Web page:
The latest economic and policy trends facing mortgage servicers

Join this webinar for an in-depth roundtable discussion on economic and policy trends impacting servicers as well as a look ahead at strategies servicers should employ in the next year.

2021 RealTrends Brokerage Compensation Report

For the study, RealTrends surveyed all the firms on the 2021 RealTrends 500 and Nation’s Best rankings, asking for annual compensation data for the 2020 calendar year.

A real estate professor weighs in on the future of MLSs

According to research done by Sonia Gilbukh, a real estate professor at Baruch College, there are some reasons to be concerned about the current number of real estate agents and the future of MLSs.

Lenders, it’s time to consider offering non-QM products

The non-QM market is making a comeback following a pause in 2020. As lenders rush to implement, Angel Oak is helping them adopt these new lending products.

Politics & MoneyMortgage

Here’s why mortgage rates won’t hit 2014 expectations

Originally estimated to reach 5%

Mortgage rates have continuously defied expectations in 2014, according to an article in the Washington Post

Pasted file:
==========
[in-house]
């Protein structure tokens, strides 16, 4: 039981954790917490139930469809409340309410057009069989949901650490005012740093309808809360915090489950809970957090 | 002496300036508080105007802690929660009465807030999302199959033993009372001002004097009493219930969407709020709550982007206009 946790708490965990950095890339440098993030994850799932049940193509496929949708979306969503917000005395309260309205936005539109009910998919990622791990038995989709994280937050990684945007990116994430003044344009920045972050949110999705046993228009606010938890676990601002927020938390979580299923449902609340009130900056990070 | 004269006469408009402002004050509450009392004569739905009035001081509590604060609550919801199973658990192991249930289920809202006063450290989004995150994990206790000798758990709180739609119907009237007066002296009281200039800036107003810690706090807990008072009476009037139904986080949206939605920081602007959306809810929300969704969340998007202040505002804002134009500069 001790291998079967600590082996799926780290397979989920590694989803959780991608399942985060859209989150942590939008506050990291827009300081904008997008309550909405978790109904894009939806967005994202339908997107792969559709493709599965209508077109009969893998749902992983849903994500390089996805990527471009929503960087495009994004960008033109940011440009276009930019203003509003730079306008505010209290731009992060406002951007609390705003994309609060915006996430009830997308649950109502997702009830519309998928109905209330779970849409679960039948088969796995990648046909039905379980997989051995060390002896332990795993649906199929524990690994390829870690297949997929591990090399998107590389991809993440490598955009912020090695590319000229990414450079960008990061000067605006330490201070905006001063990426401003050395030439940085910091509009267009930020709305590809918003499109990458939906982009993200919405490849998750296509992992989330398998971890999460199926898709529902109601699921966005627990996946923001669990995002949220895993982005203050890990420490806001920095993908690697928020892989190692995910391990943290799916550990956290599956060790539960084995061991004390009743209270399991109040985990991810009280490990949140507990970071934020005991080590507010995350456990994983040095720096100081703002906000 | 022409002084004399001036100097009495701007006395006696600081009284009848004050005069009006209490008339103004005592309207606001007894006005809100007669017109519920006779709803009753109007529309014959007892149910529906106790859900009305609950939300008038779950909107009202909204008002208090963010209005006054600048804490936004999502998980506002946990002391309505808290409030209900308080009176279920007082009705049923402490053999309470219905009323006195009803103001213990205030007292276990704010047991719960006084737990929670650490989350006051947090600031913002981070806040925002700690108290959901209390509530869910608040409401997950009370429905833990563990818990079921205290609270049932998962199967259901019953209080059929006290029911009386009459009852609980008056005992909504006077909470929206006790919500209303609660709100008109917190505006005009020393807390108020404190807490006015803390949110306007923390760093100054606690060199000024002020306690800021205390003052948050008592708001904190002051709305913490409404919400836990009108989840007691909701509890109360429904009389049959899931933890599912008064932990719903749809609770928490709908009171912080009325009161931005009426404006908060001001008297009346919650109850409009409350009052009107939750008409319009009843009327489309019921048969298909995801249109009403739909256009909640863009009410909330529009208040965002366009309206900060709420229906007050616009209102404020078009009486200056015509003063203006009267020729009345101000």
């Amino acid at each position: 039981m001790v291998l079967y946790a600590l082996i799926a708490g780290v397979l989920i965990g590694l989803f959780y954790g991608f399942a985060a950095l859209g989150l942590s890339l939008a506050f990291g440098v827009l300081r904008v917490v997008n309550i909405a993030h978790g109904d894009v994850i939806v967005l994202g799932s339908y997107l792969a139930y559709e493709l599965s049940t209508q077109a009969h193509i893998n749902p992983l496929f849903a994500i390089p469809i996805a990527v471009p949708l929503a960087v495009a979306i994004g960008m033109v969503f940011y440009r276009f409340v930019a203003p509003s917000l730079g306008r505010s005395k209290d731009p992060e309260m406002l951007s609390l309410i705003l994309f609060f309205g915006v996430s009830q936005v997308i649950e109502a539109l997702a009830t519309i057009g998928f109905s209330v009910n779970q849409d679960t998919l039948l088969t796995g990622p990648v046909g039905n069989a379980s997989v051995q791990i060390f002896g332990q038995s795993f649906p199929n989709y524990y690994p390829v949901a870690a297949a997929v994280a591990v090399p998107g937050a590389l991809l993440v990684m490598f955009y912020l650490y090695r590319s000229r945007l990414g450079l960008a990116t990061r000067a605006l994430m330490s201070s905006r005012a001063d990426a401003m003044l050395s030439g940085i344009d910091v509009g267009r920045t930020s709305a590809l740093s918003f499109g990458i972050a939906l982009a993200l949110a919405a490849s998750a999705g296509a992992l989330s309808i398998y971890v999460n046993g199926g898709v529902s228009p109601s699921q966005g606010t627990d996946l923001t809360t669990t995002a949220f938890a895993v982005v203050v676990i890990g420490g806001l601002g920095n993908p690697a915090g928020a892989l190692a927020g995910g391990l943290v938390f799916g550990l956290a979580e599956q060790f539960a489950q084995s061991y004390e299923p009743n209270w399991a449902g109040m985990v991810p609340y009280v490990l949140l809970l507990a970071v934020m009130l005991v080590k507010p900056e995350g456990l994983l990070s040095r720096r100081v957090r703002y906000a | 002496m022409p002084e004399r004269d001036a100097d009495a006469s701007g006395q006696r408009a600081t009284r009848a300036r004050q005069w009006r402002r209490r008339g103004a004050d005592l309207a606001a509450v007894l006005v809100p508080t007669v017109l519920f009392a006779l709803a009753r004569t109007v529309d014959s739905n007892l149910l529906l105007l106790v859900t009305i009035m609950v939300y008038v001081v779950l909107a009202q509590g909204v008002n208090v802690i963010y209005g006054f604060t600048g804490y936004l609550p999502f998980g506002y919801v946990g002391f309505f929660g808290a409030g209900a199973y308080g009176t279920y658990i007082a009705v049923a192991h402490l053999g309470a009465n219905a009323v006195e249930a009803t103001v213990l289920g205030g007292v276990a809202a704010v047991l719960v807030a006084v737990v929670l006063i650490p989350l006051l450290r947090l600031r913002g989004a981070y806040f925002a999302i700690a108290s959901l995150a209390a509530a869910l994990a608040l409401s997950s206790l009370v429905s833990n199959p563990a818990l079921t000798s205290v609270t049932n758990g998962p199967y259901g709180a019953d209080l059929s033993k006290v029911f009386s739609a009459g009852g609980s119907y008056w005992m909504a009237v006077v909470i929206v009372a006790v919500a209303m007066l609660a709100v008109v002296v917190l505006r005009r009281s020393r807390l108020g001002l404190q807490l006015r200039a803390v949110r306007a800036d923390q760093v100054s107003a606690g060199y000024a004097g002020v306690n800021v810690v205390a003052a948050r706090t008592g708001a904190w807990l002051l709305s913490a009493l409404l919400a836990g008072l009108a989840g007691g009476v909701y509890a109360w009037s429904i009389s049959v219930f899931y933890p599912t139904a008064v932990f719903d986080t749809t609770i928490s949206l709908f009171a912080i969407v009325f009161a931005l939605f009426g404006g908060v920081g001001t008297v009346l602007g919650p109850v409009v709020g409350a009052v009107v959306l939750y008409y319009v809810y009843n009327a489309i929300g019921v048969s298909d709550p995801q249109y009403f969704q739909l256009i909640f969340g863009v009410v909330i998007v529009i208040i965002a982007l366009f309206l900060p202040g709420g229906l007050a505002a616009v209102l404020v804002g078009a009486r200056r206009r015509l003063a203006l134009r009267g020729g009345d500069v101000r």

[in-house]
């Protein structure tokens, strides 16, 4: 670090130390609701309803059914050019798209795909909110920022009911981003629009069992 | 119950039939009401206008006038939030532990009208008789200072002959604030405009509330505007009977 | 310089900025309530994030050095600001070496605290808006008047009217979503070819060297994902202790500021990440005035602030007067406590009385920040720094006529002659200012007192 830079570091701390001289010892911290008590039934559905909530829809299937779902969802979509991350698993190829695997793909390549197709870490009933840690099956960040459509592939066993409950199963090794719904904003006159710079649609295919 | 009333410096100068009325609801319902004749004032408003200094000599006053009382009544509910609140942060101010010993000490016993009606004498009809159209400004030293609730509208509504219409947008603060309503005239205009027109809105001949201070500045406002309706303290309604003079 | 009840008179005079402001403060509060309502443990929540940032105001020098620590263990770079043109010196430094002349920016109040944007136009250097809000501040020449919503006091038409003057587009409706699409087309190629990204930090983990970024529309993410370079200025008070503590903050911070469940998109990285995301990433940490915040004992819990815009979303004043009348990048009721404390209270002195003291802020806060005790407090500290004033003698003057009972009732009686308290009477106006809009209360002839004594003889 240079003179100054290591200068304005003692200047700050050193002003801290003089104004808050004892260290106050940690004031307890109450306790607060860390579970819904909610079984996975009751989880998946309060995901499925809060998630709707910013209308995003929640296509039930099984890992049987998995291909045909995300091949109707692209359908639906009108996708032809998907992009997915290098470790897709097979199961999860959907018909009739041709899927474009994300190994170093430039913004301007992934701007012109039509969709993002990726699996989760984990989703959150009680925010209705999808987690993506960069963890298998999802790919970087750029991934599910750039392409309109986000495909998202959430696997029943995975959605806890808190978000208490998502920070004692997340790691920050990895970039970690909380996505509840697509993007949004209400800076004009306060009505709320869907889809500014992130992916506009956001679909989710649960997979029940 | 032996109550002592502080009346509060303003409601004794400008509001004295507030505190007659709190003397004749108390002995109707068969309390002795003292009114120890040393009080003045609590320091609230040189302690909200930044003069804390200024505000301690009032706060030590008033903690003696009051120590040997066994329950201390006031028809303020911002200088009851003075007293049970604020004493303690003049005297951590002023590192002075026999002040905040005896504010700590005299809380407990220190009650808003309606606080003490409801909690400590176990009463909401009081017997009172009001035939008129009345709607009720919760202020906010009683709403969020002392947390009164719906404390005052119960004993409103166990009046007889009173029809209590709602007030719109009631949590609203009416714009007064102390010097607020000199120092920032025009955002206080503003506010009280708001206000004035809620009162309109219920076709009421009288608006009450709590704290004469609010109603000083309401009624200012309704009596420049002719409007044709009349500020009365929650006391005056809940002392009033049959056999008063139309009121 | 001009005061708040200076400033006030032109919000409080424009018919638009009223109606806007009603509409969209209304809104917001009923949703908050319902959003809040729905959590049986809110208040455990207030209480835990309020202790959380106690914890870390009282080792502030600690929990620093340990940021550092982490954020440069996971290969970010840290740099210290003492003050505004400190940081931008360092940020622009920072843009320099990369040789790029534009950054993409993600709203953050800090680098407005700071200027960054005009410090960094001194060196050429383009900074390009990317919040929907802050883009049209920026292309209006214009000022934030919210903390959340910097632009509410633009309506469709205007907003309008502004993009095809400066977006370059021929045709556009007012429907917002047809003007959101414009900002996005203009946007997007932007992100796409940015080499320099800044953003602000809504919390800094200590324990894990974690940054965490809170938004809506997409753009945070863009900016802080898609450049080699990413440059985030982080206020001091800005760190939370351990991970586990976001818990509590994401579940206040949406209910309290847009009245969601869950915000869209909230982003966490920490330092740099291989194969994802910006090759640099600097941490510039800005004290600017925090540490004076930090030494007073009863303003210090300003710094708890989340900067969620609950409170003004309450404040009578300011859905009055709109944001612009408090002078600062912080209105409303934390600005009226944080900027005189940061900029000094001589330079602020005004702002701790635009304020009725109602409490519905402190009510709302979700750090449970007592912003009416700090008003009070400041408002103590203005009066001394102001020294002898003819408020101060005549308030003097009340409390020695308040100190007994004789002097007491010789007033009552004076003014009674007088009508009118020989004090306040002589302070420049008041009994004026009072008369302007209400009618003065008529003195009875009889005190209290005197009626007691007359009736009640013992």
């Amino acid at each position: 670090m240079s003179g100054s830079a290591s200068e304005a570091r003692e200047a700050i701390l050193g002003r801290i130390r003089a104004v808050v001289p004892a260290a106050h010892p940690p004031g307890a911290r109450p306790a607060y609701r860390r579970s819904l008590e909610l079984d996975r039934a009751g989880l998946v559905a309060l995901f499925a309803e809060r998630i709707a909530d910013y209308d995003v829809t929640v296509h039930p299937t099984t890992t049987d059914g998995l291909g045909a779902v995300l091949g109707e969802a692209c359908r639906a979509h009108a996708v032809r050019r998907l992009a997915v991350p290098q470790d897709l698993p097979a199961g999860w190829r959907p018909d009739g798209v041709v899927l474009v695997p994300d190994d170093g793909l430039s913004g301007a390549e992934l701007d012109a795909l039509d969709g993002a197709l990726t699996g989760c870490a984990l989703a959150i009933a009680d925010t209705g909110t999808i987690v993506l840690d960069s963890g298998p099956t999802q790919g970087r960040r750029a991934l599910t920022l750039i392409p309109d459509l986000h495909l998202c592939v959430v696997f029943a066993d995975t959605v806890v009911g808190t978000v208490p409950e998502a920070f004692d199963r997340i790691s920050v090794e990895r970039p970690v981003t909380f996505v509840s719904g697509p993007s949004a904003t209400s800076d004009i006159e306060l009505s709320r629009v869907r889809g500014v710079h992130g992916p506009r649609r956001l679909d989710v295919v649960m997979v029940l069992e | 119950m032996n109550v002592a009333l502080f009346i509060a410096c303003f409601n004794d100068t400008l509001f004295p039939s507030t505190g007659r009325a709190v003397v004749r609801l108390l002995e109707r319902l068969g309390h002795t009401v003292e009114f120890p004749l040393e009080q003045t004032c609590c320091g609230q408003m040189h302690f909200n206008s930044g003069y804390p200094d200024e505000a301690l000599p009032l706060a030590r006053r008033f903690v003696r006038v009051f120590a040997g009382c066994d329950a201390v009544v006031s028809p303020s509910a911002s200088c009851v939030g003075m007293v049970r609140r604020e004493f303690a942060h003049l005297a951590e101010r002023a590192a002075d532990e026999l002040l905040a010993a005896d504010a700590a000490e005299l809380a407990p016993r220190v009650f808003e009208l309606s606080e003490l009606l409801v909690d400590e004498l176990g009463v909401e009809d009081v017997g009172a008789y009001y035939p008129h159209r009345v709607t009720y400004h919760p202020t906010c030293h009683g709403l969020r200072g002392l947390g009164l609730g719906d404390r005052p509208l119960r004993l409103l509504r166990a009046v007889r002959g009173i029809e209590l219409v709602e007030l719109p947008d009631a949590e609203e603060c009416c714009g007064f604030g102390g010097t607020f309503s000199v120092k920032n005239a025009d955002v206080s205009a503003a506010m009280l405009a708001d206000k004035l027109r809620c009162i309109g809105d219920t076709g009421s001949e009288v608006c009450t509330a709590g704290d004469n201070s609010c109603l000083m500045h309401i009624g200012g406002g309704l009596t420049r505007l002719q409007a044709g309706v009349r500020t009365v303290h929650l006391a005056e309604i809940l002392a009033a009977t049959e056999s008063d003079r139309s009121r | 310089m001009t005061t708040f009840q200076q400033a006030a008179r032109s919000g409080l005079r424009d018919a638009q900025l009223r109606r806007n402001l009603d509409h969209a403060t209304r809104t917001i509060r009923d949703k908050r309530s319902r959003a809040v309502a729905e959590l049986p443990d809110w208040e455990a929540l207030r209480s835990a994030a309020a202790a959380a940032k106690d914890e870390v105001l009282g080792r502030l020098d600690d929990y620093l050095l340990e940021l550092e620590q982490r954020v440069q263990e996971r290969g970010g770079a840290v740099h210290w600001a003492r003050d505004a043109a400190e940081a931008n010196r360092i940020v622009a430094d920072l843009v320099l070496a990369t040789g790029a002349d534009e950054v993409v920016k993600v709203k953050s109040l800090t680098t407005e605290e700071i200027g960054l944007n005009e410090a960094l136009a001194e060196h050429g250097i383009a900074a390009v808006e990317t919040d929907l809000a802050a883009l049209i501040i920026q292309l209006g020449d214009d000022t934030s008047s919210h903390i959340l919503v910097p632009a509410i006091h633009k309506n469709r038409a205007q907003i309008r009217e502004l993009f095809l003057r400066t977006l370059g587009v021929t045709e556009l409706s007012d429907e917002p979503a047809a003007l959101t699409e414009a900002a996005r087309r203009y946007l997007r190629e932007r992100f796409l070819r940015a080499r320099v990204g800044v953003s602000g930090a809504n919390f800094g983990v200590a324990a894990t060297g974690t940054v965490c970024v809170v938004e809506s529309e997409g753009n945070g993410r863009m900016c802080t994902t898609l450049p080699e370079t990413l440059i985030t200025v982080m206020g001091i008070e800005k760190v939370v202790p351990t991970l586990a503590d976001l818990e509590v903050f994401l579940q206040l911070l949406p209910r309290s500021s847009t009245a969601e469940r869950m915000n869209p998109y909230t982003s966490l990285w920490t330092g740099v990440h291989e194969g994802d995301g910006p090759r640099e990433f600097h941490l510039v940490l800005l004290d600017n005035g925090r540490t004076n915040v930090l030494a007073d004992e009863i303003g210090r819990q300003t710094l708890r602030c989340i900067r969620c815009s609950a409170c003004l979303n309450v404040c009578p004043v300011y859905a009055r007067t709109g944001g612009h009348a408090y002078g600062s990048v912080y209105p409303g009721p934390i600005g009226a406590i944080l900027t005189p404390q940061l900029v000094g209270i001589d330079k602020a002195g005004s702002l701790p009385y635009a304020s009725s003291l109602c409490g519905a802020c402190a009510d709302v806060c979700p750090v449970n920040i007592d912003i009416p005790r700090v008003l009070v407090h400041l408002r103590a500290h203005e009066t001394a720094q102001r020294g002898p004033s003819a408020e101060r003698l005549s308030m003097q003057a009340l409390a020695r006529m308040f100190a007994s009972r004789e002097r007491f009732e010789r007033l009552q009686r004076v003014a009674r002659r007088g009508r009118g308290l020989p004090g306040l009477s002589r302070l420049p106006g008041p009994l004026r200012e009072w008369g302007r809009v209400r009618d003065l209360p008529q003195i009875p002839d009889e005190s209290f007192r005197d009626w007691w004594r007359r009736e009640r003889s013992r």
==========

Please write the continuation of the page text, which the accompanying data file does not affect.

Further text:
Back at the end of 2013, the market was trying to predict where rates would go in 2014, with most experts predicting rates to steadily increase.   

Frank Nothaft, chief economist with Freddie Mac, predicted that by the end of 2014, mortgage rates would approach and perhaps touch 5%, mostly due to the Federal Reserve’s quantitative easing.

This looks more and more unlikely.

Looking at the most recent Freddie Mac Primary Mortgage Market Survey, the 30-year, fixed-rate mortgage averaged 4.12%, compared to 4.10% a week prior and 4.57% a year ago this time.

Interestingly enough, Len Kiefer, Freddie’s deputy chief economist, noted that rates on a 30-year, fixed mortgage have not moved more than a tenth of a percentage point on a week to week basis all year — a first since 1977, and there’s no reason to expect they will move much as the year winds down.

The reason according to the Washington Post: The U.S. economy’s lackluster growth and political tensions around the world.

“When the economy is doing better, people take more risks and demand more homes, which pushes up mortgage rates,” said Kiefer of Freddie Mac. “When the economy is not growing, it keeps interest rates down.”

But optimism about the economy faded this year after a brutal first quarter, when the economy contracted. The bad economic news helped keep rates low for the first half of the year, and international events are expected to keep them down through December.

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